American Express declined after a report that the FBI is investigating pricing practices at its foreign-exchange operations.
Shares of the company dropped 1.2%, to $105.68, after the Wall Street Journal said the Federal Bureau of Investigation began an inquiry last month. The probe is examining whether customers were misled as the credit-card lender sought to win more business handling international payments, the newspaper said, citing unidentified people with knowledge of the probe.
An AmEx spokeswoman declined to comment, as did the FBI.
AmEx said in July that it was commissioning a third-party review of its foreign-exchange business and that it would fix any problems uncovered. The FX International Payments unit accounts for less than half of one percentage point of overall revenue, the company said at the time. Debevoise & Plimpton is conducting the review, a person familiar with the matter said Wednesday, asking not to be identified because the information isn’t public.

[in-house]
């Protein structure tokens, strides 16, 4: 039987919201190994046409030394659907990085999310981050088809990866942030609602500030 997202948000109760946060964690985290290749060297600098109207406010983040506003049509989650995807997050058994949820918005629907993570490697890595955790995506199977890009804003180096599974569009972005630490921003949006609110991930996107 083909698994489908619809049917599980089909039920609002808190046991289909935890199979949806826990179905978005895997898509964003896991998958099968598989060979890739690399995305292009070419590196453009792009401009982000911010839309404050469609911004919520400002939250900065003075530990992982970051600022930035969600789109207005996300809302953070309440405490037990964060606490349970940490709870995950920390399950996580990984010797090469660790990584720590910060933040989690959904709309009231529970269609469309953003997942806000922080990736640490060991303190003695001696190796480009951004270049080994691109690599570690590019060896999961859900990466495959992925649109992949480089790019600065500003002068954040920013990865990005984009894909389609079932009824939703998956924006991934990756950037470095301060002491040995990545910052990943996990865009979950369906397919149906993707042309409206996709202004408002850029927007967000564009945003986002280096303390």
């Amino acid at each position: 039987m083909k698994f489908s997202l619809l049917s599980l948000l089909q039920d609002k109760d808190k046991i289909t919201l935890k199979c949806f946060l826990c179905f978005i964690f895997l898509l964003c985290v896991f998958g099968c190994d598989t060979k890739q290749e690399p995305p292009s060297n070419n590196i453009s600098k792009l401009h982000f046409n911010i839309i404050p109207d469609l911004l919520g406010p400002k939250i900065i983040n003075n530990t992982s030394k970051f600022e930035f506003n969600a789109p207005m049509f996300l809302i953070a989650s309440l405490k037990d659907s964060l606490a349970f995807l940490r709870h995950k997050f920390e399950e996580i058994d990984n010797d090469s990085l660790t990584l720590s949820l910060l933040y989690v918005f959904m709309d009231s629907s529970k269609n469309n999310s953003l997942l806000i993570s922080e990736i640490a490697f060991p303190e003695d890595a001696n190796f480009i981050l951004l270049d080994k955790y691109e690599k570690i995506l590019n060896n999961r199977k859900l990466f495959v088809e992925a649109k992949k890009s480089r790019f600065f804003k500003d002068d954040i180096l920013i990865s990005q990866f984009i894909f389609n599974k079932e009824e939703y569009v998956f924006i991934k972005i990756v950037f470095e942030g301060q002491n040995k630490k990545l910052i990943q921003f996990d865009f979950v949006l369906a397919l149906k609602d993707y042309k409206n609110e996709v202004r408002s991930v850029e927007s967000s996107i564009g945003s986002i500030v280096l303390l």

AmEx started the review after the Journal said some employees had boosted exchange rates for business customers without notifying them. Current and former employees told the newspaper that AmEx’s commissions-driven culture encouraged the practice. Customers were recruited with low initial rates, but weren’t informed that those prices were subject to change without notice, according to the Journal.
The FBI is waiting for the company to answer a list of questions, the Journal said. Meanwhile, the unit’s employees have been told not to delete emails.
The Office of the Comptroller of the Currency also is examining how AmEx disclosed pricing and potential rate increases to customers, the Journal said, citing a person familiar with that inquiry. Bryan Hubbard, an OCC spokesman, declined to comment.
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